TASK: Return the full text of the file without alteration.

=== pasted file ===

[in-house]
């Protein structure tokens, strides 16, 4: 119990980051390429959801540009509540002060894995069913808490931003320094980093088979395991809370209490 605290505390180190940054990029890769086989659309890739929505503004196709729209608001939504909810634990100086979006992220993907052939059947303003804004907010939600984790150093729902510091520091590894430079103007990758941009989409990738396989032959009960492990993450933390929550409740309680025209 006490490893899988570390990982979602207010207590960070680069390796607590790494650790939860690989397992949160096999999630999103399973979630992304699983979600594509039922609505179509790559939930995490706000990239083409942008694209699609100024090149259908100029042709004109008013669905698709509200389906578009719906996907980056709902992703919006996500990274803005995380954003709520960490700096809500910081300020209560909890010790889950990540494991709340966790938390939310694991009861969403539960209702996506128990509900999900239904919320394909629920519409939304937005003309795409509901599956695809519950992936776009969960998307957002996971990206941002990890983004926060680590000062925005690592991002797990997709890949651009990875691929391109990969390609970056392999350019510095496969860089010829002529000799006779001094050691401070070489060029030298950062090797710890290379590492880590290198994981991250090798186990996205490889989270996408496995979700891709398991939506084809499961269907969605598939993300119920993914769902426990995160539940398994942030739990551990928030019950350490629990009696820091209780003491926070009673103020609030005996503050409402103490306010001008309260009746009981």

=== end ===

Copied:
[in-house]
């Protein structure tokens, strides 16, 4: 119990980051390429959801540009509540002060894995069913808490931003320094980093088979395991809370209490 605290505390180190940054990029890769086989659309890739929505503004196709729209608001939504909810634990100086979006992220993907052939059947303003804004907010939600984790150093729902510091520091590894430079103007990758941009989409990738396989032959009960492990993450933390929550409740309680025209 006490490893899988570390990982979602207010207590960070680069390796607590790494650790939860690989397992949160096999999630999103399973979630992304699983979600594509039922609505179509790559939930995490706000990239083409942008694209699609100024090149259908100029042709004109008013669905698709509200389906578009719906996907980056709902992703919006996500990274803005995380954003709520960490700096809500910081300020209560909890010790889950990540494991709340966790938390939310694991009861969403539960209702996506128990509900999900239904919320394909629920519409939304937005003309795409509901599956695809519950992936776009969960998307957002996971990206941002990890983004926060680590000062925005690592991002797990997709890949651009990875691929391109990969390609970056392999350019510095496969860089010829002529000799006779001094050691401070070489060029030298950062090797710890290379590492880590290198994981991250090798186990996205490889989270996408496995979700891709398991939506084809499961269907969605598939993300119920993914769902426990995160539940398994942030739990551990928030019950350490629990009696820091209780003491926070009673103020609030005996503050409402103490306010001008309260009746009981």